Michael's Essay - The election brought out the worst in our political parties, but not in Canadians
The morning after election day in my part of the country was dreary, wet, cloud-covered. Much like the mood in the rest of Canada.
Experts in literature call that pathetic fallacy. When the weather and other natural elements dramatically complement, or mirror, the weaknesses and turmoil of human protagonists.
For example, a tortuous love affair might be mimicked by thunder and a storm-tossed sea.
Anyway, that was the mood at the weekly breakfast table where the senior folk mused rather disconsolately about the election results. The election of losers, they called it.
In truth, that's what it was. The governing Liberals lost 27 seats. The NDP lost seats and were shut out in Toronto.The Conservatives gained 22 seats but failed to break through in Ontario and Quebec to get a majority.
Worse for the Liberals, they were skunked in Alberta and Saskatchewan and lost three seats in normally friendly Manitoba.
After all the political talk, the conversation at the breakfast table, which is populated mostly by lawyers, suddenly took a different tack.
Out of nowhere, people started talking about death. More precisely, about death and burial plans.
Some were for cremation. Some wanted an old-fashioned burial.The talk shifted to which were the best cemeteries, which were full, which were the most expensive and so on.
It was almost like a group of old friends talking animatedly about vacation properties.
Was this another example of the pathetic fallacy, a totally unexpected one?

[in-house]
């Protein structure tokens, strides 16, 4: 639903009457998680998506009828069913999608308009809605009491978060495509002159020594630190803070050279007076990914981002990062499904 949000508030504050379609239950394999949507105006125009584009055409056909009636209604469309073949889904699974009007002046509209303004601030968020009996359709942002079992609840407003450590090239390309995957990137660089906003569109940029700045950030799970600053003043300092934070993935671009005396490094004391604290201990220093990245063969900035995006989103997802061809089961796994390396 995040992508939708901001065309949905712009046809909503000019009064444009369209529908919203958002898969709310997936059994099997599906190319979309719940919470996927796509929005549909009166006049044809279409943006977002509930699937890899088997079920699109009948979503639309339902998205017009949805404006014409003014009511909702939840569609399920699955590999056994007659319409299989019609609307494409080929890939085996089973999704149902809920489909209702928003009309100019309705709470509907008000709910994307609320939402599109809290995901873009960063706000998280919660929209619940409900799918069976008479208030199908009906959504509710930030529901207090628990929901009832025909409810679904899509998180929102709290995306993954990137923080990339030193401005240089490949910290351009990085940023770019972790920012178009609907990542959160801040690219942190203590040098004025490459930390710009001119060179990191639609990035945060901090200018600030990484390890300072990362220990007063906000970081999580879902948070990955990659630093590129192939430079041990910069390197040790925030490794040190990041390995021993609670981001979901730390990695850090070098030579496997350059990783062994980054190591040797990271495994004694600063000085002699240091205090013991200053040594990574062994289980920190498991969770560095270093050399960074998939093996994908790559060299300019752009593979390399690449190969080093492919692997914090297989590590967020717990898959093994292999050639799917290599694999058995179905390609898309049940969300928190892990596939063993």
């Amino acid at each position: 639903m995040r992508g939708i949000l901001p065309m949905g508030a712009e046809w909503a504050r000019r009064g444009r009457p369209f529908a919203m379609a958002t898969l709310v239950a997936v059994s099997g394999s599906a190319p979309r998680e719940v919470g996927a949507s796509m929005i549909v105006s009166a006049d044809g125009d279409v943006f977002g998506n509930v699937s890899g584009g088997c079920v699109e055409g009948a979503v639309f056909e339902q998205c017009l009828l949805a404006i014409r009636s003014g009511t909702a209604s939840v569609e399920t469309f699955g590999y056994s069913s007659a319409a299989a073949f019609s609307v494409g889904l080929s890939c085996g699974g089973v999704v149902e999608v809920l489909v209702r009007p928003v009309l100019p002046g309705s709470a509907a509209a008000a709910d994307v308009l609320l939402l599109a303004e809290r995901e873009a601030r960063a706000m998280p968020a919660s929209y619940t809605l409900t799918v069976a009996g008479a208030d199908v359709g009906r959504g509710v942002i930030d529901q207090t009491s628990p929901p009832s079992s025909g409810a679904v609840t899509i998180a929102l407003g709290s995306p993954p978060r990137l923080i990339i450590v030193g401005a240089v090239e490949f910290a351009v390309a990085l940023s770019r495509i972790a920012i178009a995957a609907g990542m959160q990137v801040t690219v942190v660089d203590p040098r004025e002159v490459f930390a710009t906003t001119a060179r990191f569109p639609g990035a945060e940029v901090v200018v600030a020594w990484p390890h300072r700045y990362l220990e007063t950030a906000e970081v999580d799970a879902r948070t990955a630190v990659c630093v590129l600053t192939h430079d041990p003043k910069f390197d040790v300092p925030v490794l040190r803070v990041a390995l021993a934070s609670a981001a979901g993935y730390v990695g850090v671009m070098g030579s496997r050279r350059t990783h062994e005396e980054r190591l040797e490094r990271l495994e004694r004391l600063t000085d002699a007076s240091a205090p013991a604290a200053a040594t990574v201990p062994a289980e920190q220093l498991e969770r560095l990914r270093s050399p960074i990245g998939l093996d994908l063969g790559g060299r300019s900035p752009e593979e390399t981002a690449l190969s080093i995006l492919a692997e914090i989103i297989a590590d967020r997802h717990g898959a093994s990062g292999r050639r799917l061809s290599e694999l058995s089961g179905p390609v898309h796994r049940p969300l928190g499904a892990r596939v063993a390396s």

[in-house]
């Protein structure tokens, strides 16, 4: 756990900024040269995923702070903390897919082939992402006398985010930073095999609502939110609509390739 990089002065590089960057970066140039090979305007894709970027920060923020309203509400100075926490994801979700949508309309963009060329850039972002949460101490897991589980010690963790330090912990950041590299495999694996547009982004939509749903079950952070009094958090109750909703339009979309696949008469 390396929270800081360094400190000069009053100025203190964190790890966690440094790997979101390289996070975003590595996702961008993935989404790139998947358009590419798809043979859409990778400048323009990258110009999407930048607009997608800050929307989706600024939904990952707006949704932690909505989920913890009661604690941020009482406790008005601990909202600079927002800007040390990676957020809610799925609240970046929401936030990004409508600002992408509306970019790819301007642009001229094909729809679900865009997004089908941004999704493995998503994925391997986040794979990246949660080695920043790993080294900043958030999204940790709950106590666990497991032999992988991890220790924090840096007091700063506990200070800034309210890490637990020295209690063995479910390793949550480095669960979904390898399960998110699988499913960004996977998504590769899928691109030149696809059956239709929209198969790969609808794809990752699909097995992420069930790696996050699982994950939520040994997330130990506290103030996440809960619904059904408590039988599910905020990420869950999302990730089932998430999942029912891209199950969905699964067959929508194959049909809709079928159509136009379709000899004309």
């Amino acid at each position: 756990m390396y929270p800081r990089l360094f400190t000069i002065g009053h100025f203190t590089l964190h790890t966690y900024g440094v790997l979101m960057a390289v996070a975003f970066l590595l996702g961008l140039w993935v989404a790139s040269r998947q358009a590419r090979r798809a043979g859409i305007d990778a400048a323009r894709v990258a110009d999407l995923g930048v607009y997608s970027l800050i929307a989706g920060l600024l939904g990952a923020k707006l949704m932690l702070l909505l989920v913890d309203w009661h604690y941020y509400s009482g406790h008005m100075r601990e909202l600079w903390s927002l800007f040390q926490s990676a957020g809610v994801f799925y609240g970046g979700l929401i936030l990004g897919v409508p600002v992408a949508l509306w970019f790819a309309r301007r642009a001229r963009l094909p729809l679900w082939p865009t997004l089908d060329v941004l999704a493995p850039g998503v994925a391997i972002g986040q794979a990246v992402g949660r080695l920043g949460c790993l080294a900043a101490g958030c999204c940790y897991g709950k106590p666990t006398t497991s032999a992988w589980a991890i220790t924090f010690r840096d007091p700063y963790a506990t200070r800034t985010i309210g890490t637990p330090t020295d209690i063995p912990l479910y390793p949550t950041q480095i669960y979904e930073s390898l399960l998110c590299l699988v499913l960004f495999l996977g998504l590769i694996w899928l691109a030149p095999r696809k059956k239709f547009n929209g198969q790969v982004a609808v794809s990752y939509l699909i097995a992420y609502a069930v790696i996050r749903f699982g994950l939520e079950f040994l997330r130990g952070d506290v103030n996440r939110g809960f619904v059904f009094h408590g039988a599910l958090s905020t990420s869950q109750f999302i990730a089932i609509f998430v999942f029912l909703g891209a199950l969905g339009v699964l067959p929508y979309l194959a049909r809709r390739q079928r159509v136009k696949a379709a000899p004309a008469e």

Some commentators suggested as much. A minority government in the offing, rough times lay ahead.
The country was hopelessly divided, west versus east — yet again. And with the surprising success of the nationalist Bloc Quebecois, the possibility of a resurgence in separatism.
Which is silly. The country has been divided many times since Confederation. It my lifetime, it almost fell apart at least twice. There were terrible divisions over conscription in the two world wars.
We've lived through political kidnappings, stormy federal-provincial relations, threats of secession from Alberta and Quebec, scary recessions and fearsome inflation.
With all that, some of our most progressive social programs were launched by minority governments — medicare, old age assistance, a national pension plan.
Canadian politics has always been an exercise in compromise and so it will be again.
My friend David Frum, rogue Republican and commentator, wrote a piece for the Atlantic headlined "This Election Brought Out Canada's Worst."
I beg to differ. No, it didn't. The worst in our political parties maybe, perhaps even our leaders, but not in Canadians themselves.
Two things: First, voters rejected en masse the crackpot politics of homegrown populism.
And secondly, voters insured that no federal politician or party can ever again downplay the importance of fighting global warming.
Canadians made clear to all the parties that they want action on the climate front and want it sooner rather than later.
While it is too early and probably improvident to look to sunny days as the next example of pathetic fallacy, the ship of state is yar and steady and on course.
The nearly 66 percent of Canadians who did vote owe themselves a pat on the back.
Click 'listen' above to hear Michael's Essay.